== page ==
side blog — Trilce
César Vallego
translated by Michael Smith and Valentino Gianuzzi
Reviewed by Emiliano Llano Diaz

Trilce is one of the most important books of the Peruvian avant–garde movement. It is considered as the renovation point in the renovation of Hispano–American poetic language; Vallejo turns away from the traditional models and incorporates some of the vanguard’s innovations. He submerges himself in a disconcerting trip through human condition never before explored.

Vallejo invents new words, breaks traditional syntax, animates adverbs and syllables, and converts adjectives in substantives, using automatic writing and other techniques used by the Dada and supra–realistic movements.

“Vusco volvvver de golpe el golpe…”
“Fallo bolver de golpe el golpe…”
(should be: Busco devolver de golpe el golpe)

It is a fact that when translating, and translating poetry in particular, the translator tries to figure out a way to not only translate words and ideas but also to do so while preserving the “rules” that the poet bound himself by. This should be done even if words do not correspond as well to the target language. As an alternative, rules can be “forced” a bit to better accommodate the final work.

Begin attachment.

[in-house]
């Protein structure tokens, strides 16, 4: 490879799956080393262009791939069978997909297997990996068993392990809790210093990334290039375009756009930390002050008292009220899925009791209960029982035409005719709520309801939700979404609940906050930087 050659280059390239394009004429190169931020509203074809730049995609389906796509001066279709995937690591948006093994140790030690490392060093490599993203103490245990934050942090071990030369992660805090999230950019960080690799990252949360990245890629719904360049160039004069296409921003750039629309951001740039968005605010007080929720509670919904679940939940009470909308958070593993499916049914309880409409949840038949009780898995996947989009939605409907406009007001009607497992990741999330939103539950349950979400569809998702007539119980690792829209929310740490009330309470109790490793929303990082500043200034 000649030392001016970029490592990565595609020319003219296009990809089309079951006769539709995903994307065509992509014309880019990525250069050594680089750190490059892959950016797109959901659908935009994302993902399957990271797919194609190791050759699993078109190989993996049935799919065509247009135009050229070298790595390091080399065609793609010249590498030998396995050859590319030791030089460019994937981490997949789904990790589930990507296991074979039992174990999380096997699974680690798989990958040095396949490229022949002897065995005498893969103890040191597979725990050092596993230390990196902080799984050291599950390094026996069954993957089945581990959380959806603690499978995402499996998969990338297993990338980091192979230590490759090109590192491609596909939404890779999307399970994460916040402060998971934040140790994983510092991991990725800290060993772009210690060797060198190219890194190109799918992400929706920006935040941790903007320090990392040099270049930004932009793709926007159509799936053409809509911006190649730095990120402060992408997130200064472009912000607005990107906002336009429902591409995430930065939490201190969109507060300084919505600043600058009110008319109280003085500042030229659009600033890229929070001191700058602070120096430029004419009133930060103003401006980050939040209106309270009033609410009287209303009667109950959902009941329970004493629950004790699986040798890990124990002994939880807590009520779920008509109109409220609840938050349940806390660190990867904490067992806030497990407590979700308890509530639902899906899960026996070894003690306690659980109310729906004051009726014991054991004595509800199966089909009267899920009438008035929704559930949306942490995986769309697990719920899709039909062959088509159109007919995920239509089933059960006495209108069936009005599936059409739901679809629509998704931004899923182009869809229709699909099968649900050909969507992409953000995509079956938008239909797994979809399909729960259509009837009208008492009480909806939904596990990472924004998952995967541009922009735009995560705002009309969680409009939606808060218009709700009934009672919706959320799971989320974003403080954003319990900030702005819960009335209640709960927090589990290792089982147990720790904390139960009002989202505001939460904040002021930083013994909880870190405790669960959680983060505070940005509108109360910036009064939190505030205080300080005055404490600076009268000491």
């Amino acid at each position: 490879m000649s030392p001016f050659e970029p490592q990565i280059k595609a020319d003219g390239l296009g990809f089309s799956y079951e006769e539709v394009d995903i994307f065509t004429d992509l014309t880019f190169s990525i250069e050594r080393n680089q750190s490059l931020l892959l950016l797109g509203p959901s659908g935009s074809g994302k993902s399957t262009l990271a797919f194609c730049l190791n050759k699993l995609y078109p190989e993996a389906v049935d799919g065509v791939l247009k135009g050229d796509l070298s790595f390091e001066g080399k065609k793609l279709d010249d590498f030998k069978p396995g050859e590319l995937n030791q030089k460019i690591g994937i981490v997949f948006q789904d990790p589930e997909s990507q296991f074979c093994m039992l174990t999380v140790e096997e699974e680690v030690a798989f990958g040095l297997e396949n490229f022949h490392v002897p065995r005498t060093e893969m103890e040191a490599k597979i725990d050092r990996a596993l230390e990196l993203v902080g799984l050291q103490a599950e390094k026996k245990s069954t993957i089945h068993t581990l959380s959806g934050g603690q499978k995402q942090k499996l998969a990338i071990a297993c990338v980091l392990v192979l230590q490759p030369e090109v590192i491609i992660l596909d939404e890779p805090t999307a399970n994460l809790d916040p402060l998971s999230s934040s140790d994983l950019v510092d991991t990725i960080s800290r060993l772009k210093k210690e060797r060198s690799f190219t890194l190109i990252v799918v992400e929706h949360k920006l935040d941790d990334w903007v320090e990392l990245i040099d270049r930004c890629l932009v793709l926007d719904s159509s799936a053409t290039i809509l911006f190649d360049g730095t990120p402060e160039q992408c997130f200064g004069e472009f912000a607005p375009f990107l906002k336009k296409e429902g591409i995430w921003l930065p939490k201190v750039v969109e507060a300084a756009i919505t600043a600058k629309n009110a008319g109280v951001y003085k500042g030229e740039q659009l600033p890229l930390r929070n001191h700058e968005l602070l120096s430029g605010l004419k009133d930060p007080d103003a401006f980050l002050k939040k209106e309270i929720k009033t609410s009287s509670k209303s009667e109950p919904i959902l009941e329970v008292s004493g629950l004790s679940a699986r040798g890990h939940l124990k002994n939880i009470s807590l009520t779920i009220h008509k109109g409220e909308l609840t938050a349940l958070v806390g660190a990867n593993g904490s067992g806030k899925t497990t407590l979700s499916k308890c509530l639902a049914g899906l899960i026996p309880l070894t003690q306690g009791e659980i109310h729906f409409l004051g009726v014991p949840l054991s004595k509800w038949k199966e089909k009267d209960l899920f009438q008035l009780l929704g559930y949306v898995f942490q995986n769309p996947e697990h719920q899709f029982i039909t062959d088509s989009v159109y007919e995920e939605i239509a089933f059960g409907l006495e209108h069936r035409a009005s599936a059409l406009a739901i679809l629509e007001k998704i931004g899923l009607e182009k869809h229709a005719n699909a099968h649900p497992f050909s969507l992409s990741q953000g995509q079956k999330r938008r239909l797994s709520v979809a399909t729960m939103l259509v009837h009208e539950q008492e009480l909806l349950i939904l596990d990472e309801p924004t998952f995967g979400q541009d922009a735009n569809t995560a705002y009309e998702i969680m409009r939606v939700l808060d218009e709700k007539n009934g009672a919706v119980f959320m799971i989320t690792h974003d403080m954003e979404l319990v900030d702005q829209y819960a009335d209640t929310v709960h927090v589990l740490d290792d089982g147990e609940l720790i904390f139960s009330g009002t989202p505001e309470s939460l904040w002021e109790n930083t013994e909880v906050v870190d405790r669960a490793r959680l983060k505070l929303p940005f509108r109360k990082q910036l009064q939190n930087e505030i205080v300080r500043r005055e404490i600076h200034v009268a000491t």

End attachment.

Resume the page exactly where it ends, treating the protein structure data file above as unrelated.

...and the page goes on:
In translating to English, that do not marks gender in predicate constructions; the translator must resort to other methods to supply the reader with the necessary information. Apart from modifying the original sentence by adding words and, consequently, changing the rhythm of the stanza, the translator sometimes slightly alters the focus of interest compared to the original text. Similarly, formal pronouns are almost always impossible to translate to English.

“Estáis muertos. Que extraña manera de estarse muertos. Quienquiera diría no lo estáis. Pero, en verdad, estáis muertos”

Estáis (to be) used here to refer the 2nd person plural with respect and politeness. Translated as “You are Dead”

“la mesa de un buen amigo he almorzado con su padre recién llegado del mundo,…” Here friend (amigo) is masculine. Vallejo is referring to a man, we have to wait until the second stanza to find it out (his father…)

It is one thing to enjoy a translated work and a very different to judge the literary quality by the translation. This second point is a big issue, since you normally judge the translator instead of the author. Nevertheless, Trilce’s translation, done through collaboration between Michael Smith and Valentino Gianuzzi, while being faithful to its meaning; conserves a maximum of precision. Thanks to a bilingual version and a whole set of translation notes at the end of the book, the stylistic resources and richness of meaning of Vallejo’s work can be fully appreciated.


Trilce
César Vallego
252 pages
Shearsman
Summer 2005
ISBN 0 907562 72 8